Residents of Hale County and bird watchers from throughout the region were in for a treat this past weekend when a group of flamingos took up temporary residence in a farm pond in the Stewart community. Janet and Donnie McKemie, the landowners, were as surprised as anyone to find these exotic birds in their pond.
Bird experts who visited the site believe that the flamingos, which are not native to Alabama, may have been migrating from Mexico and got caught in the winds of Hurricane Idalia. The experts assured the McKemies that the birds would likely move on once they get hungry, as their diet primarily consists of fish and shrimp.
The unexpected appearance of the flamingos has caused quite a stir in the Alabama bird-watching community, especially in Hale County, which is no stranger to avian enthusiasts. Every year, the county hosts the Black Belt Birding Festival, with the most recent one held in Greensboro in August. The festival attracts bird watchers and nature lovers from all over the state and beyond.
Moreover, the Alabama Audubon Society has a keen interest in Hale County, particularly the Jay Farm bird-watching preserve near Newbern. This preserve is nationally renowned and serves as a testament to the rich avian biodiversity of the region.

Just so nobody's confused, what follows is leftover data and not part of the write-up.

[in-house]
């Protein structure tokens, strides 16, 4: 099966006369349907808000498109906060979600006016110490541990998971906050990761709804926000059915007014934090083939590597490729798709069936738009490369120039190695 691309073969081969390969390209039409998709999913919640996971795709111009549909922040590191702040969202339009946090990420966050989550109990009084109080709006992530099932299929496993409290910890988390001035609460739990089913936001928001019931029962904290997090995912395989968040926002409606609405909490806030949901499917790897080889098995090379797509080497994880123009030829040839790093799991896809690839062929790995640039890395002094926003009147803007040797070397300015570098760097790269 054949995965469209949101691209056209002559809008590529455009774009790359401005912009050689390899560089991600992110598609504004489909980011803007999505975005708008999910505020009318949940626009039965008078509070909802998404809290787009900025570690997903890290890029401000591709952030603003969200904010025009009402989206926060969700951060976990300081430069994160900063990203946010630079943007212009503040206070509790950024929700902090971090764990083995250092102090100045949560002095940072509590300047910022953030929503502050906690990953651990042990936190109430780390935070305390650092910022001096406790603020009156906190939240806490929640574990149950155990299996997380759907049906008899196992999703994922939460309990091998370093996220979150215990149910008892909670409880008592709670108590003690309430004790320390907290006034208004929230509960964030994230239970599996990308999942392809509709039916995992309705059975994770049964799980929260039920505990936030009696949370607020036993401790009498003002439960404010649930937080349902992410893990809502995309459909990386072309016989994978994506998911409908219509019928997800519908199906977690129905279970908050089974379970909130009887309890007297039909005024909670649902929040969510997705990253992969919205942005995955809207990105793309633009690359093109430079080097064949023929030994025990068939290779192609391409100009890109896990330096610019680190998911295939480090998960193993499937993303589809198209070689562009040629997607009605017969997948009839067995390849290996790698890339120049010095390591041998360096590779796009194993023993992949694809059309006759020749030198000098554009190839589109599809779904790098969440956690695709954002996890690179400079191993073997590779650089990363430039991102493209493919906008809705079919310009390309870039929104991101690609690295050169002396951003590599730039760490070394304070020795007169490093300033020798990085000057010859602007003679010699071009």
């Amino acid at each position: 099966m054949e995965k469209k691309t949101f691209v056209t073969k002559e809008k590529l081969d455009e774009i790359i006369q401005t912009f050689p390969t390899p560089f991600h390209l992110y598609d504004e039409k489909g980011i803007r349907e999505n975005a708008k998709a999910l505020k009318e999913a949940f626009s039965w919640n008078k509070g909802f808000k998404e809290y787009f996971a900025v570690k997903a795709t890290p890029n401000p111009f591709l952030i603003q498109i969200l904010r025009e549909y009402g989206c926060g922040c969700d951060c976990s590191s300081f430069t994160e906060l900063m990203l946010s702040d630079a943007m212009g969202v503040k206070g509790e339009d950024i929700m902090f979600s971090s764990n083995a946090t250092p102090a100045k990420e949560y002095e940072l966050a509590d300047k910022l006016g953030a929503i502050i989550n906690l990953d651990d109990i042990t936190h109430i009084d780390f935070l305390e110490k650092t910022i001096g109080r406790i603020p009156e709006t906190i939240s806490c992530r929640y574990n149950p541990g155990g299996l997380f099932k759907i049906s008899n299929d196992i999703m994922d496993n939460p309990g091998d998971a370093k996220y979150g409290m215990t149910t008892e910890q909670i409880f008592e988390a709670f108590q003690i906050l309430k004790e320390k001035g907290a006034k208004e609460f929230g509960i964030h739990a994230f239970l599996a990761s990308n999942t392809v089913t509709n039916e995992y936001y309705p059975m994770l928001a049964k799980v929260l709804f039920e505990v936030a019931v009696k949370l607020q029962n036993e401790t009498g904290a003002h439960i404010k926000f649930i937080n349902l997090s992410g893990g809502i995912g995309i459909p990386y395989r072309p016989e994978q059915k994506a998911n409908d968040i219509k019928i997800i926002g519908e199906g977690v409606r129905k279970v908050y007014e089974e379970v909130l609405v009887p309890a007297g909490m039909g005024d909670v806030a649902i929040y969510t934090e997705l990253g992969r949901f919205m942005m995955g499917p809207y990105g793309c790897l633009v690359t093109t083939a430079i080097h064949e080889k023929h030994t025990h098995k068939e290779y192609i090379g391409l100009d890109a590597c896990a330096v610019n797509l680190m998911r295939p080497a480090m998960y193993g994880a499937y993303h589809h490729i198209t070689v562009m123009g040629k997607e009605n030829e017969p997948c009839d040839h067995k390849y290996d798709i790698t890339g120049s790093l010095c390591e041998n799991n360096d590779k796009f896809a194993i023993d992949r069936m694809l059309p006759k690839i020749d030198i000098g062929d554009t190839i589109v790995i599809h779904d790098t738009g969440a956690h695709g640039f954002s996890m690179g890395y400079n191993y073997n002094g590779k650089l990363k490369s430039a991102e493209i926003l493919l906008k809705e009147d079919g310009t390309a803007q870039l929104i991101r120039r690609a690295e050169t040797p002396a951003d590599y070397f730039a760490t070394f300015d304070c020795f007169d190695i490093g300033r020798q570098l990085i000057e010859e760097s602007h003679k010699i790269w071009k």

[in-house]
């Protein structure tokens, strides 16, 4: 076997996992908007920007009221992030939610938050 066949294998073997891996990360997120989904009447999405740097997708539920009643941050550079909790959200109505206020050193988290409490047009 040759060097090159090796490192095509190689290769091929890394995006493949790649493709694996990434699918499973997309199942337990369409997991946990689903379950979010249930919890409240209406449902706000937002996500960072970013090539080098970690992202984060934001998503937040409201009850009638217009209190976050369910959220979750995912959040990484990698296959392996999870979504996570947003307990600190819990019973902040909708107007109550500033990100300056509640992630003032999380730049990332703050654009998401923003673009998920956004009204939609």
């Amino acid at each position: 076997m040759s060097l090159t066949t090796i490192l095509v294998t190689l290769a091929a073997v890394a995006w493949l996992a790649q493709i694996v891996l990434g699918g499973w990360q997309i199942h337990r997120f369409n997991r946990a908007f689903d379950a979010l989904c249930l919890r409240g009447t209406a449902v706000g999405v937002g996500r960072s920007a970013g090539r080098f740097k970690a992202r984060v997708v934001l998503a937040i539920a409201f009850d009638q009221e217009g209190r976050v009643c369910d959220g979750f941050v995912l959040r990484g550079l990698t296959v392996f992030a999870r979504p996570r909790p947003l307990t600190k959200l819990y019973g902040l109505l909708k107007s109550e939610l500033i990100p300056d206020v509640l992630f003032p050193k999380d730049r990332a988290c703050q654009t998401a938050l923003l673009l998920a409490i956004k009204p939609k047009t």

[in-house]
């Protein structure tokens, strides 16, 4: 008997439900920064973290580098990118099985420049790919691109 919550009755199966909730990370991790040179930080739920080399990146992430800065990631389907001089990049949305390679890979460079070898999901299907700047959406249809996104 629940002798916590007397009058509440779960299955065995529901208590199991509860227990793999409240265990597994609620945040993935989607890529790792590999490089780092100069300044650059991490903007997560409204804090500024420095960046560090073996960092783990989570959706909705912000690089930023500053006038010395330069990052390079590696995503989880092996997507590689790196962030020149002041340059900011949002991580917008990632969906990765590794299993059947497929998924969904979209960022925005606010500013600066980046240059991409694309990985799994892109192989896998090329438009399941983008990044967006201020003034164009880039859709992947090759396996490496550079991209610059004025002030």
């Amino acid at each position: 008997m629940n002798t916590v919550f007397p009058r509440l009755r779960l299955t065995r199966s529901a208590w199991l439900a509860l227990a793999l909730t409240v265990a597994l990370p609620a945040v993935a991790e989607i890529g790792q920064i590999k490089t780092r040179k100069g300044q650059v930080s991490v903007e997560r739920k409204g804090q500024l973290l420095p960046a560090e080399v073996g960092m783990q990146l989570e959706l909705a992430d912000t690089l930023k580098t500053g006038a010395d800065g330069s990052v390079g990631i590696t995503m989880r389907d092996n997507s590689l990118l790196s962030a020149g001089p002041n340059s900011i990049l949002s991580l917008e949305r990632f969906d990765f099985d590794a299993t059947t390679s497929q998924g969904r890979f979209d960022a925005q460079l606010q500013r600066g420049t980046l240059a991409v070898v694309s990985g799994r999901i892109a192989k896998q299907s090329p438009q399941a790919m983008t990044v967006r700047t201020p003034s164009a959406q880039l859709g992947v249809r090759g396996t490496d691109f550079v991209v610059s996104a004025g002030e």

The McKemies have welcomed several sightseers eager to catch a glimpse of the flamingos.
According to a social media post from Melinda Wheeler, a member of the Alabama Birding Trails, the flamingos displayed some fascinating behaviors. She noted that they perform a dance, akin to the electric slide, to stir up food before scooping it up. Observing them through a long lens as they glided backward through the water even gave her a sense of seasickness.
Flamingos are typically found in parts of Africa, Asia, the Americas, and Europe, often in large alkaline or saline lakes. Their vibrant pink color comes from beta-carotene, a redorange pigment found in the algae, crustaceans, and other food they consume.
While many local residents have only seen flamingos in zoos, this rare sighting has provided them with a unique opportunity to observe these birds in a more natural, if unlikely, setting.